The first thing to know is that school options are awfully limited. You do not get a choice in schools in the public (state-funded, free) system; your address determines which school your DC attend. People put GREAT thought and work into which neighbourhood to live in because of the schools, as quality can vary dramatically.

While home-shopping, look throughout the entire area surrounding the city, and try to find the suburb and neighbourhood with the best schools that is still a convenient commute for your DH to work. As a rule of thumb, the further you live from a city center, and the more expensive your neighbourhood (as schools are funded by property tax on houses), the better your schools will be.

The second thing to know is that education over there is not on a par with British education. It simply isn't.

How school works:
Pre-school is optional (and considered more to be childminding than education) until formal school begins about age 5. They start at Kindergarten about 5, then go to First Grade the next year, Second Grade and so on, each year. The first several years are called Elementary School - kindergarten through 5th grade. Then Middle School - 6th - 8th Grade. Then High School 9th - 12th Grade. After 12th Grade, regardless of age, they graduate, and there is no further legal obligation to attend school. Grades 1 - 12 are 100% compulsory, and in most places, but not everywhere, Kindergarten is compulsory as well.

The school year is broken into 2 semesters. The year begins in August, and the first semester ends at Christmas break. The second semester begins in January, and the year ends in May. There are very few holiday days throughout the school year: a week (IIRC) for Thanksgiving in November, two weeks for Christmas, a "spring break" of one week around Easter, and the odd day here and there. Spring breaks are often staggered between schools and districts.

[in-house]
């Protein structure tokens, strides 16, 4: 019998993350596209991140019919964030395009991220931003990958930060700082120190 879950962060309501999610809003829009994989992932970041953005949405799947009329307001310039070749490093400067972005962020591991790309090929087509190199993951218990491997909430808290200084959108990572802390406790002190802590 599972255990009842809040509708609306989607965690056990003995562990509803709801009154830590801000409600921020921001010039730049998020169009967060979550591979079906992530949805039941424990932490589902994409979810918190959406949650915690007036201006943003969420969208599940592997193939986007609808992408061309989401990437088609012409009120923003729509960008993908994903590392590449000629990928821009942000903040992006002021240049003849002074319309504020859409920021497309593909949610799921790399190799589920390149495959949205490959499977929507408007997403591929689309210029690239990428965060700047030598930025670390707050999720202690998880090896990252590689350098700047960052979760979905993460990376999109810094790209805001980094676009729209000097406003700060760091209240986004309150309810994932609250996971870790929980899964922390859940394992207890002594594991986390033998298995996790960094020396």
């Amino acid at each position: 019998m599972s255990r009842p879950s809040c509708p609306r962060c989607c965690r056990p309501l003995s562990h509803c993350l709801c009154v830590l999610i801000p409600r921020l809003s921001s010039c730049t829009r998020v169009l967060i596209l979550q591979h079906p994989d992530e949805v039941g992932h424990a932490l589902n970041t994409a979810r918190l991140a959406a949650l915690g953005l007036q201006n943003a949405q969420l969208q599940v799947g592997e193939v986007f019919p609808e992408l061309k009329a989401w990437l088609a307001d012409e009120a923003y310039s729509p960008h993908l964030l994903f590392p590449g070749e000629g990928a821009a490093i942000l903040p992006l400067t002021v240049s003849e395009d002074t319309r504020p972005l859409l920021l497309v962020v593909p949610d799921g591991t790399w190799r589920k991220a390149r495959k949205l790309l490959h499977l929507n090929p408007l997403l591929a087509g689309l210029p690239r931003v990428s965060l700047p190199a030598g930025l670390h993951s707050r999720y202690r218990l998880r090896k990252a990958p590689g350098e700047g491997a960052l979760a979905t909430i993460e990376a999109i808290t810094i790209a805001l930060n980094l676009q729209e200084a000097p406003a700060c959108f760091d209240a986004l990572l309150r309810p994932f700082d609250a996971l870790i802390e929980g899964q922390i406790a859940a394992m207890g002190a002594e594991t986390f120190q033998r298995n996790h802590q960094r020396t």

HERE is the calendar for Corpus Christi school district. Most schools will have the same basic calendar, with only the start and end of term (semester) dates and the dates of spring break varying.

Depending on their birthdays, your 11yo will most likely go into 6th Grade, 7yo into 2nd grade, and your 3yo will not start formal school for a couple years. I believe the rule is that if your DC is 5 on or before the day the year starts, they will go into kindergarten, but I am not 100% certain if those are the actual dates, because I know some children have been allowed to start earlier or later due to date of birth.

When you go to register your DC into school, they should be able to tell you everything you need to know, and they will give you a list of supplies DC will need. Uniforms are still quite rare in public schools in America (common in private schools), but are becoming popular in some places, so most schools just have a dress code such as no saggy trousers, all shorts and skirts to be a certain length, no bare midriff, basic things like that. The DC will need a stack of specific supplies like paper, folders, pencils, things like that, which will vary from school to school and year to year, though in public school, all books are supplied.

Food - generally only lunch, but breakfast may be an option - is paid for by you, on a schedule of per week or per month, something like that, or by using a top-up card. Families in financial hardship can receive reduced or free lunches. There are usually limited (and frankly crap) menu options, but food brought from home should always be welcome, I believe.